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Posted by: Jacoba Mendelkow on Apr 23, 2012

USU partners with golf organization on turfgrass (by Kevin Opsahl, The Herald Journal)

Utah State University has announced a partnership with the U.S. Golf Association to improve salt tolerance of cool-season turfgrass with a study that will take place over the next three years.

Paul Johnson, an associate professor in plants, soils and climate at USU, the principal investigator of the study, is collaborating with Shaun Bushman, a research geneticist at the Forage and Range Research Lab, a United States Department of Agriculture lab.

“We’re exploring how the turfgrasses tolerate salt, with the hopes of improving the grass such that they can tolerate higher levels of salt. High levels of salt in the soil can severely impact in the growth of the plant,” Johnson said.

The golf course near the Salt Lake International Airport and other grasses in the metro area are affected by that salt in the soil. Johnson said he hasn’t really seen a big problem with the grasses at the Logan Golf Course.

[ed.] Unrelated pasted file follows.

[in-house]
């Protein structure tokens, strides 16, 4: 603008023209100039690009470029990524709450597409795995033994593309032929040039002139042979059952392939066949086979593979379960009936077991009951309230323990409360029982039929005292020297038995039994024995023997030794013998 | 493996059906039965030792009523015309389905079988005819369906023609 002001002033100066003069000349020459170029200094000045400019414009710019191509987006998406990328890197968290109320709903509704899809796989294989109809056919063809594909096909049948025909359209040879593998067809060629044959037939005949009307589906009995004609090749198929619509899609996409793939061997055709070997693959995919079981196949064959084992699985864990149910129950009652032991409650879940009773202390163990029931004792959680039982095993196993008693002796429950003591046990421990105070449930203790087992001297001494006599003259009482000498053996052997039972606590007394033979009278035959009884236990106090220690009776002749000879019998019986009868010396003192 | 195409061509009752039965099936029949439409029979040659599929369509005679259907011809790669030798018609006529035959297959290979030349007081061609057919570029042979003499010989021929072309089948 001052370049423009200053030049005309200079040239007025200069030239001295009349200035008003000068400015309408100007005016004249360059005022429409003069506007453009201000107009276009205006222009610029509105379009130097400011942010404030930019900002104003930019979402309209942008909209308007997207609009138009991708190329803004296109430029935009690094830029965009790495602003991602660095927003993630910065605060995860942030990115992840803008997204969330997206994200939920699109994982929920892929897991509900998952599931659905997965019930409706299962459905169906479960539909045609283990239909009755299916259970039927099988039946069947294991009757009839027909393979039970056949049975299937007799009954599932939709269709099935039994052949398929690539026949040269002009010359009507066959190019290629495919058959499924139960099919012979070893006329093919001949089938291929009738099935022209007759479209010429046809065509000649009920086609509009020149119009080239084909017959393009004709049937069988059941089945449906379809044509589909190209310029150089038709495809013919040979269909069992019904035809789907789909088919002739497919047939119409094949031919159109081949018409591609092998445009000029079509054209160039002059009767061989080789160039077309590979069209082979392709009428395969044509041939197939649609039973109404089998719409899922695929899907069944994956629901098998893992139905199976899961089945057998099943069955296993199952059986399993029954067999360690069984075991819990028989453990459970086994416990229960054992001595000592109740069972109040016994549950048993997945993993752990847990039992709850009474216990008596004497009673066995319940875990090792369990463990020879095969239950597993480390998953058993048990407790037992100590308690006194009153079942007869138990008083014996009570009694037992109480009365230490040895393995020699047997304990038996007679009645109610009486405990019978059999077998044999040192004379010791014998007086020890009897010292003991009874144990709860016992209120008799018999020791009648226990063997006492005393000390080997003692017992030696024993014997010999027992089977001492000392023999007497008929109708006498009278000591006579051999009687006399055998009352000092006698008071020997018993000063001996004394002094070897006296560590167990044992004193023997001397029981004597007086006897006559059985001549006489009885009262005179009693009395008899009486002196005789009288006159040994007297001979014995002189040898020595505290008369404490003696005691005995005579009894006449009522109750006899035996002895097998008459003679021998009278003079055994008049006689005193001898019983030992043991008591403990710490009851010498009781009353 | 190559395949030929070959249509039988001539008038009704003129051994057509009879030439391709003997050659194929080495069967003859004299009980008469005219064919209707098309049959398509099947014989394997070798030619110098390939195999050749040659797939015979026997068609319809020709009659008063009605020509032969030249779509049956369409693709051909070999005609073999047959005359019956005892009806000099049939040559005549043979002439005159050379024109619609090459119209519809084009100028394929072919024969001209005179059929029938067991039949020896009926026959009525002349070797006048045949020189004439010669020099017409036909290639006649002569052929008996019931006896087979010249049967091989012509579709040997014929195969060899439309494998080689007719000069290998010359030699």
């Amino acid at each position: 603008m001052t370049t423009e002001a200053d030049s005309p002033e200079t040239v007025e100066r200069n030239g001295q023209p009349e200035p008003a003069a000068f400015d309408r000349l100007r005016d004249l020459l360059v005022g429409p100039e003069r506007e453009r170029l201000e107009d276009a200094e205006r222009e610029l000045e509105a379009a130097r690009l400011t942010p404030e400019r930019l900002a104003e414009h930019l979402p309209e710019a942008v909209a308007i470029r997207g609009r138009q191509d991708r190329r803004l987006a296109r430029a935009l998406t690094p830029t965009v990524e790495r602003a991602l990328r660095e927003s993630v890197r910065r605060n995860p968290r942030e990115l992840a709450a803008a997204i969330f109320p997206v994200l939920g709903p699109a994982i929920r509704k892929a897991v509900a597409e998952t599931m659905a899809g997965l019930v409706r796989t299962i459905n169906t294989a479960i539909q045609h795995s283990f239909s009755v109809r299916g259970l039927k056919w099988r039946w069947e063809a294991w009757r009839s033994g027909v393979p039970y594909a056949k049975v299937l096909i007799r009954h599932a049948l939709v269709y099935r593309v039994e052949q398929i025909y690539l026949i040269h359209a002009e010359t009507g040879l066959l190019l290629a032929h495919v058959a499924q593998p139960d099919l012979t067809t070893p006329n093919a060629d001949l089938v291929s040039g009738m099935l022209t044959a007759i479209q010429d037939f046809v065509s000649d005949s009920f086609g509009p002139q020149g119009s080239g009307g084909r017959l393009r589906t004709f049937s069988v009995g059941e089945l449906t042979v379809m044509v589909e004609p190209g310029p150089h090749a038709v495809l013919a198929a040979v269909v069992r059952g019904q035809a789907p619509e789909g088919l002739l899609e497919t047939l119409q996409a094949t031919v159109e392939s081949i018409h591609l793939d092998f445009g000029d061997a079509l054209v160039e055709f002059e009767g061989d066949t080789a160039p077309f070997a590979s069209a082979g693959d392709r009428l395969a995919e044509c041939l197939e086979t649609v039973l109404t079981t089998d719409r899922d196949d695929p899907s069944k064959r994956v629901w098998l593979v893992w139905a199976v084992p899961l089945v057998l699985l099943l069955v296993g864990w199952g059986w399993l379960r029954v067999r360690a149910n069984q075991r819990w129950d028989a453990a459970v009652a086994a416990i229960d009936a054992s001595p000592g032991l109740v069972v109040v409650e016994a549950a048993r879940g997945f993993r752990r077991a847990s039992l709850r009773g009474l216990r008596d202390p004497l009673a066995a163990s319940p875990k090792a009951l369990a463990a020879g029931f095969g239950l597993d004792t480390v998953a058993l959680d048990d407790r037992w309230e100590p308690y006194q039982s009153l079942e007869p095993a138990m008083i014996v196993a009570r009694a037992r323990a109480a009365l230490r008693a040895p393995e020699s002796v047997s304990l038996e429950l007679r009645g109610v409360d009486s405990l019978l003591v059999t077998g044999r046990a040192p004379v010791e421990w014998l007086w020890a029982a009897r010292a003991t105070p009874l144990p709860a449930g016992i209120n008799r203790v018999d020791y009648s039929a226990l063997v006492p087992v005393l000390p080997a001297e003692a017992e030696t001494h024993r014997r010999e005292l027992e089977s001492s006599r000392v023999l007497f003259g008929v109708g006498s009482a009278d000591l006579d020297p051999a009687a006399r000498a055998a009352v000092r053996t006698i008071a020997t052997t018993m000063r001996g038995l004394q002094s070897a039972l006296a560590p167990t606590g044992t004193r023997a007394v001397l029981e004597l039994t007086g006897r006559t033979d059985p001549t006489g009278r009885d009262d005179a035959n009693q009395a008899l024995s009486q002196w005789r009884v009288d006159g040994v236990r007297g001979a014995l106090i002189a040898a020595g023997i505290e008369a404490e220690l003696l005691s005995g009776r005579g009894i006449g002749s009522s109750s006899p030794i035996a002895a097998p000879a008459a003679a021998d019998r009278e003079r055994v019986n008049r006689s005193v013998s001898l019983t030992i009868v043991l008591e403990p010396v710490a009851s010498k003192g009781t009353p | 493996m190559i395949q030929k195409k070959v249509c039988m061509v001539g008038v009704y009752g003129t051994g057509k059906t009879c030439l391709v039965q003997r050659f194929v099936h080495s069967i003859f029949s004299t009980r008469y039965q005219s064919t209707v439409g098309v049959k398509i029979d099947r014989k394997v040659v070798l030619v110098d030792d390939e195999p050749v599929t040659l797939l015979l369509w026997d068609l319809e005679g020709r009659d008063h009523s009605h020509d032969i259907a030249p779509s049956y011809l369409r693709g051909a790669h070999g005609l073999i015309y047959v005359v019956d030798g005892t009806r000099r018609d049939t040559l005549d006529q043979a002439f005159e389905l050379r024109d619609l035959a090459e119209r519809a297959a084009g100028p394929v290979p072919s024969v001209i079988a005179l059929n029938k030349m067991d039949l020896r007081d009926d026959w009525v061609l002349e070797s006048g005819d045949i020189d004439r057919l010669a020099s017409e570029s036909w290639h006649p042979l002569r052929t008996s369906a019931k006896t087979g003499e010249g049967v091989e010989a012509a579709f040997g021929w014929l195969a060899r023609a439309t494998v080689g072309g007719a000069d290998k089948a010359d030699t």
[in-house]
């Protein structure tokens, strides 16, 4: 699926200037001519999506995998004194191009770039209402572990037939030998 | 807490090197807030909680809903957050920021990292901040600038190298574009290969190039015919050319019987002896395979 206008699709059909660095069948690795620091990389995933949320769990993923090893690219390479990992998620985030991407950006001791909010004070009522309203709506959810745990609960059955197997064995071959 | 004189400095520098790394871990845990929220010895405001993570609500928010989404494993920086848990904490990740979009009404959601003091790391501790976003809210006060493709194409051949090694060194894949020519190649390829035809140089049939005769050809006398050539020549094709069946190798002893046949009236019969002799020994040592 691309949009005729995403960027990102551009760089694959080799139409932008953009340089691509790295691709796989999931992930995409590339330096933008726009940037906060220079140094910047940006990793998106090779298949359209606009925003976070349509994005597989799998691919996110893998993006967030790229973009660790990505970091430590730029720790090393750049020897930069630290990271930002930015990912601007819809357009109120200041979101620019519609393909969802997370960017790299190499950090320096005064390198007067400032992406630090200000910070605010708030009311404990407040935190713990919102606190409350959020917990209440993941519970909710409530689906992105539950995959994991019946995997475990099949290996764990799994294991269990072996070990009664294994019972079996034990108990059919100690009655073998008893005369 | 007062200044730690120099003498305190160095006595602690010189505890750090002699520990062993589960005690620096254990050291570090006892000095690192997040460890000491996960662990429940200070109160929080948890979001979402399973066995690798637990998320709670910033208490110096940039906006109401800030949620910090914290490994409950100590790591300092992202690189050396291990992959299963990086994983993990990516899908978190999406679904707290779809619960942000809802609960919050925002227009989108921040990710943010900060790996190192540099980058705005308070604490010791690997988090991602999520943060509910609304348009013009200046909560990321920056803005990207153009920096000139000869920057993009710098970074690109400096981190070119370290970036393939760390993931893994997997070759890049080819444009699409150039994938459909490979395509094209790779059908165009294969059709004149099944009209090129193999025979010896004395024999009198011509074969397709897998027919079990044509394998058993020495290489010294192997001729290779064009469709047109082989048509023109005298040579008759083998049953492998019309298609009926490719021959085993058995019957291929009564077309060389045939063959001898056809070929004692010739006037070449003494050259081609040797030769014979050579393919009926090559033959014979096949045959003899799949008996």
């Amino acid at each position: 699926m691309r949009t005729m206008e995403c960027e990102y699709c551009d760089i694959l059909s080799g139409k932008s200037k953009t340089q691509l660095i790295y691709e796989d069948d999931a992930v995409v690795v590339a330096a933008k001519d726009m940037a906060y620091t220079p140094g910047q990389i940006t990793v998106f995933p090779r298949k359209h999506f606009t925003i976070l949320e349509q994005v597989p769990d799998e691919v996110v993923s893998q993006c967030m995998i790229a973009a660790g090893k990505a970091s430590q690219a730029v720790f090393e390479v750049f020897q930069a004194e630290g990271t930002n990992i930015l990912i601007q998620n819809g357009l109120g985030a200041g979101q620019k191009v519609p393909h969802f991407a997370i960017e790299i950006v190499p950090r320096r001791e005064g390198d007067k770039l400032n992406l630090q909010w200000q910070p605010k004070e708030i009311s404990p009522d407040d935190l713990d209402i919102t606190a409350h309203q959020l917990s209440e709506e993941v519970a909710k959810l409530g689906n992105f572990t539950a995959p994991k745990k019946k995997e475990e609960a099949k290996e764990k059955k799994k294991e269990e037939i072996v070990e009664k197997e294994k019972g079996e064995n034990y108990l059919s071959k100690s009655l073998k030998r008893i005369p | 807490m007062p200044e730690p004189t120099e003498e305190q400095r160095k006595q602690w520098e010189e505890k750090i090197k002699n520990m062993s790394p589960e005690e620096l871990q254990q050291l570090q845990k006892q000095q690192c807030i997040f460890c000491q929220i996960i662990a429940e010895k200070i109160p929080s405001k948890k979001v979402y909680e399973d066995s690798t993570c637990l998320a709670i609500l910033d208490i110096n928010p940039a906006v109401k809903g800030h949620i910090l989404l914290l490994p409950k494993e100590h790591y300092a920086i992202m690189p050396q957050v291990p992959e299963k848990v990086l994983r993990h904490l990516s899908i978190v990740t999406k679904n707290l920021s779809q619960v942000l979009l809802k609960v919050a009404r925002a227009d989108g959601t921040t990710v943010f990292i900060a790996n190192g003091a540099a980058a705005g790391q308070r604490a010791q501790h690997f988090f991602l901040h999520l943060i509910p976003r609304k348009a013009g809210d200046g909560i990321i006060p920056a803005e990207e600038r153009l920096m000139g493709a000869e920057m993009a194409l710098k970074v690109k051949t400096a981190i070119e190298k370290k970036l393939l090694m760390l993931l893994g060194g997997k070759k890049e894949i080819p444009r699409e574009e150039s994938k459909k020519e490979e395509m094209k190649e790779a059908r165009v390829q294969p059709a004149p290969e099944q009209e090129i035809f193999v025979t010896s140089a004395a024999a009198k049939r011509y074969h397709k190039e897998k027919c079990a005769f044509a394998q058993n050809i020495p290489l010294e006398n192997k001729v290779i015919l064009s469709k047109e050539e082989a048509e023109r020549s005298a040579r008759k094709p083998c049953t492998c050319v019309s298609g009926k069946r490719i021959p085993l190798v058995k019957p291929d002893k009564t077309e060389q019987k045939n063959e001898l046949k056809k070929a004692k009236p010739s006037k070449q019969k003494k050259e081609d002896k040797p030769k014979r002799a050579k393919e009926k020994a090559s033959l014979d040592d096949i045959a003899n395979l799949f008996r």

“The Golf Association is most interested in this study from a golf perspective,” Johnson said. “But the results can be used much broader than that. ... It’s not a big problem in Cache Valley, but it is a much bigger problem in the state for sure.”

The goal of the sponsored project is two-fold: to enable a better understanding of the genetic and physiological control of salinity tolerance in Kentucky bluegrass and perennial ryegrass — two of the most widely used types of grass around the country and in Cache Valley; and to explore and improve turf quality in alkaligrass, a species with good salinity tolerance but poor turfgrass quality.

“This sponsored research project fits well within the landgrant research mission of Utah State University by supporting USU’s goals for commercialization to benefit the university and the state of Utah,” said Robert Behunin, vice president for commercialization and regional development, in a news release. “We are very excited to develop this collaborative effort with the USGA.”

USU has worked with the USGA three times on other studies.

The USGA conducts the U.S. Open, U.S. Women’s Open and U.S. Senior Open, as well as 10 national amateur championships, two state team championships and international matches. The USGA governs the game worldwide, jointly administering the Rules of Golf, Rules of Amateur Status, Equipment Standards and World Amateur Golf Rankings.

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kopsahl@hjnews.com


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